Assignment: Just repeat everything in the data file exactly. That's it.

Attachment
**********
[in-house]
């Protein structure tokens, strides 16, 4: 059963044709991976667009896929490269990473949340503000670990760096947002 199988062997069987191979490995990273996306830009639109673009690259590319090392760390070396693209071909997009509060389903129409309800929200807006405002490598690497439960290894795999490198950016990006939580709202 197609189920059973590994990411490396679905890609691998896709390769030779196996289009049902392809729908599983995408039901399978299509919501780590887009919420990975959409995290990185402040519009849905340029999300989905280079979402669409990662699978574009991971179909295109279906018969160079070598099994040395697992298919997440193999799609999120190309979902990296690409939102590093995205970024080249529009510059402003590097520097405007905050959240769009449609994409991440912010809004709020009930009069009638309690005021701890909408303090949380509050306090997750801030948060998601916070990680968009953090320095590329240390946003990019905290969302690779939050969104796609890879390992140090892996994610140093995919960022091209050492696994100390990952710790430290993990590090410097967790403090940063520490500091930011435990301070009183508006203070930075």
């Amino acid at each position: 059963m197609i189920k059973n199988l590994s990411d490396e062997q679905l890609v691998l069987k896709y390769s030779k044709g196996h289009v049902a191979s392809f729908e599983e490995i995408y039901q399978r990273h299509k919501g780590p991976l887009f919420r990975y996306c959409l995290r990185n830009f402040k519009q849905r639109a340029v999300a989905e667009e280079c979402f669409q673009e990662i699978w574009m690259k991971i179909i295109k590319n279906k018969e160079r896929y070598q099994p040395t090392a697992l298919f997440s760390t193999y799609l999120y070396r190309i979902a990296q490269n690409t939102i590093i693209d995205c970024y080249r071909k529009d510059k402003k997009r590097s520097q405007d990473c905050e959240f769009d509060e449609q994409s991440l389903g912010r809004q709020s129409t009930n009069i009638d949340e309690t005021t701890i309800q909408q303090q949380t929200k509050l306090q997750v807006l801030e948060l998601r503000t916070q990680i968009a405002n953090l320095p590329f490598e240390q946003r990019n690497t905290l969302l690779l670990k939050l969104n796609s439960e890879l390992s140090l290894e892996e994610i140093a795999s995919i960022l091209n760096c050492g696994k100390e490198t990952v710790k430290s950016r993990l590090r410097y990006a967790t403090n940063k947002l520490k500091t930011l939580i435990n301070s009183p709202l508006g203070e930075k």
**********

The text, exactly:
[in-house]
């Protein structure tokens, strides 16, 4: 059963044709991976667009896929490269990473949340503000670990760096947002 199988062997069987191979490995990273996306830009639109673009690259590319090392760390070396693209071909997009509060389903129409309800929200807006405002490598690497439960290894795999490198950016990006939580709202 197609189920059973590994990411490396679905890609691998896709390769030779196996289009049902392809729908599983995408039901399978299509919501780590887009919420990975959409995290990185402040519009849905340029999300989905280079979402669409990662699978574009991971179909295109279906018969160079070598099994040395697992298919997440193999799609999120190309979902990296690409939102590093995205970024080249529009510059402003590097520097405007905050959240769009449609994409991440912010809004709020009930009069009638309690005021701890909408303090949380509050306090997750801030948060998601916070990680968009953090320095590329240390946003990019905290969302690779939050969104796609890879390992140090892996994610140093995919960022091209050492696994100390990952710790430290993990590090410097967790403090940063520490500091930011435990301070009183508006203070930075």
């Amino acid at each position: 059963m197609i189920k059973n199988l590994s990411d490396e062997q679905l890609v691998l069987k896709y390769s030779k044709g196996h289009v049902a191979s392809f729908e599983e490995i995408y039901q399978r990273h299509k919501g780590p991976l887009f919420r990975y996306c959409l995290r990185n830009f402040k519009q849905r639109a340029v999300a989905e667009e280079c979402f669409q673009e990662i699978w574009m690259k991971i179909i295109k590319n279906k018969e160079r896929y070598q099994p040395t090392a697992l298919f997440s760390t193999y799609l999120y070396r190309i979902a990296q490269n690409t939102i590093i693209d995205c970024y080249r071909k529009d510059k402003k997009r590097s520097q405007d990473c905050e959240f769009d509060e449609q994409s991440l389903g912010r809004q709020s129409t009930n009069i009638d949340e309690t005021t701890i309800q909408q303090q949380t929200k509050l306090q997750v807006l801030e948060l998601r503000t916070q990680i968009a405002n953090l320095p590329f490598e240390q946003r990019n690497t905290l969302l690779l670990k939050l969104n796609s439960e890879l390992s140090l290894e892996e994610i140093a795999s995919i960022l091209n760096c050492g696994k100390e490198t990952v710790k430290s950016r993990l590090r410097y990006a967790t403090n940063k947002l520490k500091t930011l939580i435990n301070s009183p709202l508006g203070e930075k």